The Korea Herald


Lawyers’ group calls for investigation into alleged defection of NK restaurant workers

By Kim So-hyun

Published : May 14, 2018 - 18:00

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A group of liberal lawyers filed a complaint with the prosecution on Monday against a spy chief and a unification minister during the Park Geun-hye administration over allegations that Seoul’s spy agency made 12 North Korean restaurant workers defect to the South – some of them against their will -- in 2016.

Lawyers for a Democratic Society, also known as Minbyeon, lodged the complaint with the Seoul Central District Prosecutors’ Office, calling for an investigation into ex-National Intelligence Service Director Lee Byung-ho, ex-Unification Minister Hong Yong-pyo and an NIS official in charge of foreign intelligence surnamed Chung.

In its complaint, Minbyeon said that the 12 North Korean restaurant workers were forced to come to South Korea against their will and that the mass defection was used during the parliamentary elections. It also alleged that the workers were detained at the North Korean Refugee Protection Center run by the NIS and denied the right to meet with legal counsel. 

This photo, released by the Ministry of Unification on April 8, 2016, shows the group of North Korean restaurant workers coming into South Korea. (Yonhap) This photo, released by the Ministry of Unification on April 8, 2016, shows the group of North Korean restaurant workers coming into South Korea. (Yonhap)

Former President Park Geun-hye and Lee Byung-kee, presidential chief of staff at the time, and restaurant owner identified as Huh Kang-il were not included in the complaint, contrary to Minbyeon’s earlier statement that the three would be named in its complaint.

The lawyers’ group said that it will file additional complaints against Park and ex-presidential chief of staff Lee when criminal evidence against them becomes clearer. As for the omission of Huh in Monday‘s complaint, the group said that he was a public interest informant.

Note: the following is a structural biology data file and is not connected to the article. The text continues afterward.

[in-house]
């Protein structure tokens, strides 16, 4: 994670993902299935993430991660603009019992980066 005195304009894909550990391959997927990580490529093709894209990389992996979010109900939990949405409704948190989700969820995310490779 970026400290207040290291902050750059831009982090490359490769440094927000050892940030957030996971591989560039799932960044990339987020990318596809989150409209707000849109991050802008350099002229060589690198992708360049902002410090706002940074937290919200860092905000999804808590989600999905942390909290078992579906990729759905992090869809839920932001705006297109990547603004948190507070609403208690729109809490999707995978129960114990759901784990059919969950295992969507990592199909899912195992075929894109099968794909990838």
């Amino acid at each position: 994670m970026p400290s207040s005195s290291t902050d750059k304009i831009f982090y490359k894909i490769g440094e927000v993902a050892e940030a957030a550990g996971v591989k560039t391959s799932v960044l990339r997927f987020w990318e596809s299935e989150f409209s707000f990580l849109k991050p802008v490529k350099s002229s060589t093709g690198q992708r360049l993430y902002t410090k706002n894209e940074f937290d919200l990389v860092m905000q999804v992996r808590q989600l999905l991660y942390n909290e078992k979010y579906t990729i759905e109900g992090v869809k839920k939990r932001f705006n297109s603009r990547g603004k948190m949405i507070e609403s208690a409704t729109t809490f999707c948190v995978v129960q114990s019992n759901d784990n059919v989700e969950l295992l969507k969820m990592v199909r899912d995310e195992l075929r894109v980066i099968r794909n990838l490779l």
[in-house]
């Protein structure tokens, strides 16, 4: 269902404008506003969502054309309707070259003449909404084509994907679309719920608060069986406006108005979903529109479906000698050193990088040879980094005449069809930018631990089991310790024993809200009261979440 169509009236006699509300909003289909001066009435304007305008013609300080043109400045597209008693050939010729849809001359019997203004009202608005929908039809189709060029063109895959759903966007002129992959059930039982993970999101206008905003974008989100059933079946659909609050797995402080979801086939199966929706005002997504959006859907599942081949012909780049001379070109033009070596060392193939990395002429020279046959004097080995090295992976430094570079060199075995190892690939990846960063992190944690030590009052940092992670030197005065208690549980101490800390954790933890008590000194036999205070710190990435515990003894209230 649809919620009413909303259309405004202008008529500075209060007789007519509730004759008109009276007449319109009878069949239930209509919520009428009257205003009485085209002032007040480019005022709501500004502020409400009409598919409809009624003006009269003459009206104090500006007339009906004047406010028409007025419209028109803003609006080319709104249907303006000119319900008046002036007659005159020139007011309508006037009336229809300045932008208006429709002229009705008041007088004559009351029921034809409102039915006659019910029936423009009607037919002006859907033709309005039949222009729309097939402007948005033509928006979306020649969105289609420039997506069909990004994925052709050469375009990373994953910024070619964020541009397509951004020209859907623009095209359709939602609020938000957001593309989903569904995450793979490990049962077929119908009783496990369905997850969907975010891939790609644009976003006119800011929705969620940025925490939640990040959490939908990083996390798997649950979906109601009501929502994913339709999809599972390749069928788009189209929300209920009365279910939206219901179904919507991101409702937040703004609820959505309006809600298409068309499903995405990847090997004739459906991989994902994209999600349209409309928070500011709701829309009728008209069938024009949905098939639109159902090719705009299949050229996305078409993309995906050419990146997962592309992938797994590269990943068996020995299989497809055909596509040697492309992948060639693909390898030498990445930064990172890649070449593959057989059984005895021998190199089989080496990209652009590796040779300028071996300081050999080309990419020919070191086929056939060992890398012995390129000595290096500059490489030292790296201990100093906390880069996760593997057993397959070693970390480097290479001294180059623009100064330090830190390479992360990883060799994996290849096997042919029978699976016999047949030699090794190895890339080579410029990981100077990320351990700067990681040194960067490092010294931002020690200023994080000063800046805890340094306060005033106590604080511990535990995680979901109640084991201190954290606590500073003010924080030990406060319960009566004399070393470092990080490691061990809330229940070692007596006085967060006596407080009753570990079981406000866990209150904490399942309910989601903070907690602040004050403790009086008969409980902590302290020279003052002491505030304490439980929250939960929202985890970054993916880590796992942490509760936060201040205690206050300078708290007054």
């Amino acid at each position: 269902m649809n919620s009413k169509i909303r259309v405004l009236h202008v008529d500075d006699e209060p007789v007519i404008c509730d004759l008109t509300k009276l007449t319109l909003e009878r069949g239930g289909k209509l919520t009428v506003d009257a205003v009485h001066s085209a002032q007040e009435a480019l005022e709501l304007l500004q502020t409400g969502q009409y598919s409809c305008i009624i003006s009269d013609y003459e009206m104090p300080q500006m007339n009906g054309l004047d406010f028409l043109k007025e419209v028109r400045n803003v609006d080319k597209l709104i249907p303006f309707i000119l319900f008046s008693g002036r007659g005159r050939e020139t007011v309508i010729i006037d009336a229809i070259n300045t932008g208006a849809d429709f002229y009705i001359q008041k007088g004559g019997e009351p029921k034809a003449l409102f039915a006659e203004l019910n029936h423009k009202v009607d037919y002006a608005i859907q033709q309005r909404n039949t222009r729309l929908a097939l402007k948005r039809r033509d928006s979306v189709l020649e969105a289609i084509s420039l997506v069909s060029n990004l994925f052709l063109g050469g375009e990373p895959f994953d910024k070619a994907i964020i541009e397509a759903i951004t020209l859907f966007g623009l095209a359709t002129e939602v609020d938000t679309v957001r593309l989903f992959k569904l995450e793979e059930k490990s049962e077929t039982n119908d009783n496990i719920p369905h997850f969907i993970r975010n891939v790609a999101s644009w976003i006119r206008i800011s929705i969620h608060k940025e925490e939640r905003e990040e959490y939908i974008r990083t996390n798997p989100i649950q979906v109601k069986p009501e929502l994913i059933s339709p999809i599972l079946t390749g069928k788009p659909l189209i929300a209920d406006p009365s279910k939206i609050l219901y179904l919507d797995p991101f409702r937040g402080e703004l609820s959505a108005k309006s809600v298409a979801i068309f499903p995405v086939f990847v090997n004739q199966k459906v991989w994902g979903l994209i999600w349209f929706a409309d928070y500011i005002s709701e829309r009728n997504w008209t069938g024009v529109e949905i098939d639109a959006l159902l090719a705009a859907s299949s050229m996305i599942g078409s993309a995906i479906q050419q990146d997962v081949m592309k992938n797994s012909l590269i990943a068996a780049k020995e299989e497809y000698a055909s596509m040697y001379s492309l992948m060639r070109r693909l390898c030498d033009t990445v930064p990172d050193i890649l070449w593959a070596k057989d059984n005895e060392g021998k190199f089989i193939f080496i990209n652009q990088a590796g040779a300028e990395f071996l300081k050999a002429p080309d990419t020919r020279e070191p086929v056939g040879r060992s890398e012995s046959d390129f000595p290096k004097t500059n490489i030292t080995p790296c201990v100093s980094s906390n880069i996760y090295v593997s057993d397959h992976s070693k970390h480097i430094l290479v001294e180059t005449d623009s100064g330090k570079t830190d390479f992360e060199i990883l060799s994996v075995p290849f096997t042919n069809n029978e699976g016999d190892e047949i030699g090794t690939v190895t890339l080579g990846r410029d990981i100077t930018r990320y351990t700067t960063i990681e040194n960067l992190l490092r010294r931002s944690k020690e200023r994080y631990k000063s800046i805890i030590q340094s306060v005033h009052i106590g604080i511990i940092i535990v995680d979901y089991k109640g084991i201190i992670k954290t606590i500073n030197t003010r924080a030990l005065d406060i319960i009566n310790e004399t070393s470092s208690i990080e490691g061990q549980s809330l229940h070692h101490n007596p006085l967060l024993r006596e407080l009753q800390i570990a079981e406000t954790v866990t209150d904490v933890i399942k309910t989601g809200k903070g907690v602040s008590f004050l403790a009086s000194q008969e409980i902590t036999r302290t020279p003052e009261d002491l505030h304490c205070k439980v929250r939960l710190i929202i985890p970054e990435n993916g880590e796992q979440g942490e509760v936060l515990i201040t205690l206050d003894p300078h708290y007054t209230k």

Huh and 12 women who worked at a North Korean restaurant in China defected to the South in April 2016. Pyongyang has demanded their repatriation, accusing the NIS of kidnapping them for political purposes.

Suspicions have persisted that the NIS may have orchestrated their defection, which the Seoul government announced just days before the parliamentary elections in 2016.

Last week, a cable television network aired an interview of Huh, in which he said he had initially planned to defect with his wife, but was instructed by the NIS to bring his staff with him.

Huh said he had worked as an informant for the NIS for about a year, and decided to defect out of fear of getting caught by the North’s authorities.

JTBC also interviewed one of the restaurant workers, who said she had not known where she was headed until she arrived at the South Korean Embassy in Kuala Lumpur, Malaysia.

She said that Huh threatened to report them to the North’s authorities for watching South Korean drama series if they did not come with him.

Minbyeon said the government denied the group’s request for a face-to-face meeting with the defectors to verify the allegations, and repeated its position that they defected out of their own free will.

When Minbyeon filed an administrative lawsuit in August 2016, the court ruled that the NIS’ refusal was just.

By Kim So-hyun (